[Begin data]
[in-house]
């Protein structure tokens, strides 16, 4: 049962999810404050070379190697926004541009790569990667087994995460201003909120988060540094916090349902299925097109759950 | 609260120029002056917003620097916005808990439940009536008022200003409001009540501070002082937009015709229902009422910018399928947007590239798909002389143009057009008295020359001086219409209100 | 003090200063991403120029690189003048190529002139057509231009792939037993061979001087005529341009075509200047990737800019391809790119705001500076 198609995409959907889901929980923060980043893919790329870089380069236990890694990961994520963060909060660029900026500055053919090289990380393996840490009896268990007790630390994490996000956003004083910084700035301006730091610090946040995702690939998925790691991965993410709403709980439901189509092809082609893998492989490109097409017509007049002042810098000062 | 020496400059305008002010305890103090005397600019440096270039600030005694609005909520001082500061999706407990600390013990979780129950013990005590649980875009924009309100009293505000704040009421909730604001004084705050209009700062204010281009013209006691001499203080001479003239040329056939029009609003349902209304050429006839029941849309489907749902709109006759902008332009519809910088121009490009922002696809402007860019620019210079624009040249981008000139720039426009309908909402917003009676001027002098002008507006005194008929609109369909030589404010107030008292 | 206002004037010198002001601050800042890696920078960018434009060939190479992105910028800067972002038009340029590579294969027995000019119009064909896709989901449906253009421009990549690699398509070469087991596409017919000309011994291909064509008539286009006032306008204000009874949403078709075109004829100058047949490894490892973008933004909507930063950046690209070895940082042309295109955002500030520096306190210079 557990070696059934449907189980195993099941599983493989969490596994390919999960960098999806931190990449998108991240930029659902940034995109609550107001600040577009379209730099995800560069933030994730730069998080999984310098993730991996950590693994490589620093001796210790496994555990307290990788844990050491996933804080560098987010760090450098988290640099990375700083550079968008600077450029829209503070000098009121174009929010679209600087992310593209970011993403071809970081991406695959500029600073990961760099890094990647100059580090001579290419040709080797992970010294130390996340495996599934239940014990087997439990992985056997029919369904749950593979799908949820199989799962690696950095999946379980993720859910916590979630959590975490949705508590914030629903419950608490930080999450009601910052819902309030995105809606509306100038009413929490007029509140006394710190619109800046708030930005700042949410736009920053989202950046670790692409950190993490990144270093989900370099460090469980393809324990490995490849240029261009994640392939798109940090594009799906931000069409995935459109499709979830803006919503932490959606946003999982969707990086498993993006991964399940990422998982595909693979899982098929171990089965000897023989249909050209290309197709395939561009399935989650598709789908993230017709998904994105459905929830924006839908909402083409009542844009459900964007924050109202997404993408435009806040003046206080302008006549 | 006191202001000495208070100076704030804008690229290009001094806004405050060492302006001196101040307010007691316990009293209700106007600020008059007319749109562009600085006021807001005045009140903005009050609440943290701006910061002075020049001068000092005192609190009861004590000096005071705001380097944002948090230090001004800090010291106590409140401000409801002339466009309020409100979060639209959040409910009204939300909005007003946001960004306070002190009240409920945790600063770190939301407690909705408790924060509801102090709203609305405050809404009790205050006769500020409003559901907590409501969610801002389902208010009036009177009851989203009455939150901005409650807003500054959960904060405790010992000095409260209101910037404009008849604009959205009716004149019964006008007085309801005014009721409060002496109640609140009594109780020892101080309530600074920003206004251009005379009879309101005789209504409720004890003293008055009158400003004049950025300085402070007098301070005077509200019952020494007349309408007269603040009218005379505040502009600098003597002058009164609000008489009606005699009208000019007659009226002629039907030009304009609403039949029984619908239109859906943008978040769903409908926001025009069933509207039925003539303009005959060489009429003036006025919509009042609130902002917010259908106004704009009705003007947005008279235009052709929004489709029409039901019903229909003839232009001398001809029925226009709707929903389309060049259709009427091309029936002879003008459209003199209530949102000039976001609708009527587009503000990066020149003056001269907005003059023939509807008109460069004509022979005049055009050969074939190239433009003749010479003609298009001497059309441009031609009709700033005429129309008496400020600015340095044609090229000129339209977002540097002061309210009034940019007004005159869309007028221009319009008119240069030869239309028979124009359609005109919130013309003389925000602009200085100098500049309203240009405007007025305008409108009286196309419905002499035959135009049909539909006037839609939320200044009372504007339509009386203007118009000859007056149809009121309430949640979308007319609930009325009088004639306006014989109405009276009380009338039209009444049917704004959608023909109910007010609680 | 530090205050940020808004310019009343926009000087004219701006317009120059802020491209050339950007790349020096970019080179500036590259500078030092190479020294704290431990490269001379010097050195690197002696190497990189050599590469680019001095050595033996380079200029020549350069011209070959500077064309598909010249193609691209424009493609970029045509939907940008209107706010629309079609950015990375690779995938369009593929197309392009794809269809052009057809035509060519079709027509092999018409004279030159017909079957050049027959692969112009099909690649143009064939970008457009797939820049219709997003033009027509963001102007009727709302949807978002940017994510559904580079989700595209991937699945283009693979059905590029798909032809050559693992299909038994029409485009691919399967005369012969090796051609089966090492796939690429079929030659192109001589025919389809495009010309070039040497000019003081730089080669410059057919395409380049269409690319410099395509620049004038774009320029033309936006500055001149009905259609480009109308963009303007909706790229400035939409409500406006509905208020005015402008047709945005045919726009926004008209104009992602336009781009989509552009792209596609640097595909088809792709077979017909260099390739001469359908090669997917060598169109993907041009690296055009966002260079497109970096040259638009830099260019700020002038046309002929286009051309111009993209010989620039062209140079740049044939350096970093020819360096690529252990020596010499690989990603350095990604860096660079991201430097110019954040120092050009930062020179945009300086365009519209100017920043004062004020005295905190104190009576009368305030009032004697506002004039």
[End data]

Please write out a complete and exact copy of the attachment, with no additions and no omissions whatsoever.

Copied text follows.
[in-house]
């Protein structure tokens, strides 16, 4: 049962999810404050070379190697926004541009790569990667087994995460201003909120988060540094916090349902299925097109759950 | 609260120029002056917003620097916005808990439940009536008022200003409001009540501070002082937009015709229902009422910018399928947007590239798909002389143009057009008295020359001086219409209100 | 003090200063991403120029690189003048190529002139057509231009792939037993061979001087005529341009075509200047990737800019391809790119705001500076 198609995409959907889901929980923060980043893919790329870089380069236990890694990961994520963060909060660029900026500055053919090289990380393996840490009896268990007790630390994490996000956003004083910084700035301006730091610090946040995702690939998925790691991965993410709403709980439901189509092809082609893998492989490109097409017509007049002042810098000062 | 020496400059305008002010305890103090005397600019440096270039600030005694609005909520001082500061999706407990600390013990979780129950013990005590649980875009924009309100009293505000704040009421909730604001004084705050209009700062204010281009013209006691001499203080001479003239040329056939029009609003349902209304050429006839029941849309489907749902709109006759902008332009519809910088121009490009922002696809402007860019620019210079624009040249981008000139720039426009309908909402917003009676001027002098002008507006005194008929609109369909030589404010107030008292 | 206002004037010198002001601050800042890696920078960018434009060939190479992105910028800067972002038009340029590579294969027995000019119009064909896709989901449906253009421009990549690699398509070469087991596409017919000309011994291909064509008539286009006032306008204000009874949403078709075109004829100058047949490894490892973008933004909507930063950046690209070895940082042309295109955002500030520096306190210079 557990070696059934449907189980195993099941599983493989969490596994390919999960960098999806931190990449998108991240930029659902940034995109609550107001600040577009379209730099995800560069933030994730730069998080999984310098993730991996950590693994490589620093001796210790496994555990307290990788844990050491996933804080560098987010760090450098988290640099990375700083550079968008600077450029829209503070000098009121174009929010679209600087992310593209970011993403071809970081991406695959500029600073990961760099890094990647100059580090001579290419040709080797992970010294130390996340495996599934239940014990087997439990992985056997029919369904749950593979799908949820199989799962690696950095999946379980993720859910916590979630959590975490949705508590914030629903419950608490930080999450009601910052819902309030995105809606509306100038009413929490007029509140006394710190619109800046708030930005700042949410736009920053989202950046670790692409950190993490990144270093989900370099460090469980393809324990490995490849240029261009994640392939798109940090594009799906931000069409995935459109499709979830803006919503932490959606946003999982969707990086498993993006991964399940990422998982595909693979899982098929171990089965000897023989249909050209290309197709395939561009399935989650598709789908993230017709998904994105459905929830924006839908909402083409009542844009459900964007924050109202997404993408435009806040003046206080302008006549 | 006191202001000495208070100076704030804008690229290009001094806004405050060492302006001196101040307010007691316990009293209700106007600020008059007319749109562009600085006021807001005045009140903005009050609440943290701006910061002075020049001068000092005192609190009861004590000096005071705001380097944002948090230090001004800090010291106590409140401000409801002339466009309020409100979060639209959040409910009204939300909005007003946001960004306070002190009240409920945790600063770190939301407690909705408790924060509801102090709203609305405050809404009790205050006769500020409003559901907590409501969610801002389902208010009036009177009851989203009455939150901005409650807003500054959960904060405790010992000095409260209101910037404009008849604009959205009716004149019964006008007085309801005014009721409060002496109640609140009594109780020892101080309530600074920003206004251009005379009879309101005789209504409720004890003293008055009158400003004049950025300085402070007098301070005077509200019952020494007349309408007269603040009218005379505040502009600098003597002058009164609000008489009606005699009208000019007659009226002629039907030009304009609403039949029984619908239109859906943008978040769903409908926001025009069933509207039925003539303009005959060489009429003036006025919509009042609130902002917010259908106004704009009705003007947005008279235009052709929004489709029409039901019903229909003839232009001398001809029925226009709707929903389309060049259709009427091309029936002879003008459209003199209530949102000039976001609708009527587009503000990066020149003056001269907005003059023939509807008109460069004509022979005049055009050969074939190239433009003749010479003609298009001497059309441009031609009709700033005429129309008496400020600015340095044609090229000129339209977002540097002061309210009034940019007004005159869309007028221009319009008119240069030869239309028979124009359609005109919130013309003389925000602009200085100098500049309203240009405007007025305008409108009286196309419905002499035959135009049909539909006037839609939320200044009372504007339509009386203007118009000859007056149809009121309430949640979308007319609930009325009088004639306006014989109405009276009380009338039209009444049917704004959608023909109910007010609680 | 530090205050940020808004310019009343926009000087004219701006317009120059802020491209050339950007790349020096970019080179500036590259500078030092190479020294704290431990490269001379010097050195690197002696190497990189050599590469680019001095050595033996380079200029020549350069011209070959500077064309598909010249193609691209424009493609970029045509939907940008209107706010629309079609950015990375690779995938369009593929197309392009794809269809052009057809035509060519079709027509092999018409004279030159017909079957050049027959692969112009099909690649143009064939970008457009797939820049219709997003033009027509963001102007009727709302949807978002940017994510559904580079989700595209991937699945283009693979059905590029798909032809050559693992299909038994029409485009691919399967005369012969090796051609089966090492796939690429079929030659192109001589025919389809495009010309070039040497000019003081730089080669410059057919395409380049269409690319410099395509620049004038774009320029033309936006500055001149009905259609480009109308963009303007909706790229400035939409409500406006509905208020005015402008047709945005045919726009926004008209104009992602336009781009989509552009792209596609640097595909088809792709077979017909260099390739001469359908090669997917060598169109993907041009690296055009966002260079497109970096040259638009830099260019700020002038046309002929286009051309111009993209010989620039062209140079740049044939350096970093020819360096690529252990020596010499690989990603350095990604860096660079991201430097110019954040120092050009930062020179945009300086365009519209100017920043004062004020005295905190104190009576009368305030009032004697506002004039």